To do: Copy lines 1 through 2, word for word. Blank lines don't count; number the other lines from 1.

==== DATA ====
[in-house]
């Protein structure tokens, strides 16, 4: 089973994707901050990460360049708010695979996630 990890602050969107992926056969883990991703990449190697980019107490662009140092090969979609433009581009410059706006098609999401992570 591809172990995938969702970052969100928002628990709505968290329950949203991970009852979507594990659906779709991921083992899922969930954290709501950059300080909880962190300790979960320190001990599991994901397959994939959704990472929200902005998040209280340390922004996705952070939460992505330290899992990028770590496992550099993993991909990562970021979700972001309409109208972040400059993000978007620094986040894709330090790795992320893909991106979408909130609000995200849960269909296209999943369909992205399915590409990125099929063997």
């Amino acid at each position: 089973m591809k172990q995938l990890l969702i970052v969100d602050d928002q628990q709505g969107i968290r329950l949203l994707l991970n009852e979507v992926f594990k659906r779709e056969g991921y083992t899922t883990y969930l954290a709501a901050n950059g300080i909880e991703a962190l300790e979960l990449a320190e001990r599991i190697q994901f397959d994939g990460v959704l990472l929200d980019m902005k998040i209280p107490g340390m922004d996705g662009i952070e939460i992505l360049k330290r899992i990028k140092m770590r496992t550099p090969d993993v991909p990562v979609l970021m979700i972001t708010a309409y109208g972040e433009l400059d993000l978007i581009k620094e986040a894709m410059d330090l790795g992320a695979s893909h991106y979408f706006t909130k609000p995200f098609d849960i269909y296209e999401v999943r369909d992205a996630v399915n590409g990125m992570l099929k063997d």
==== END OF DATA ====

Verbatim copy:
[in-house]
């Protein structure tokens, strides 16, 4: 089973994707901050990460360049708010695979996630 990890602050969107992926056969883990991703990449190697980019107490662009140092090969979609433009581009410059706006098609999401992570 591809172990995938969702970052969100928002628990709505968290329950949203991970009852979507594990659906779709991921083992899922969930954290709501950059300080909880962190300790979960320190001990599991994901397959994939959704990472929200902005998040209280340390922004996705952070939460992505330290899992990028770590496992550099993993991909990562970021979700972001309409109208972040400059993000978007620094986040894709330090790795992320893909991106979408909130609000995200849960269909296209999943369909992205399915590409990125099929063997």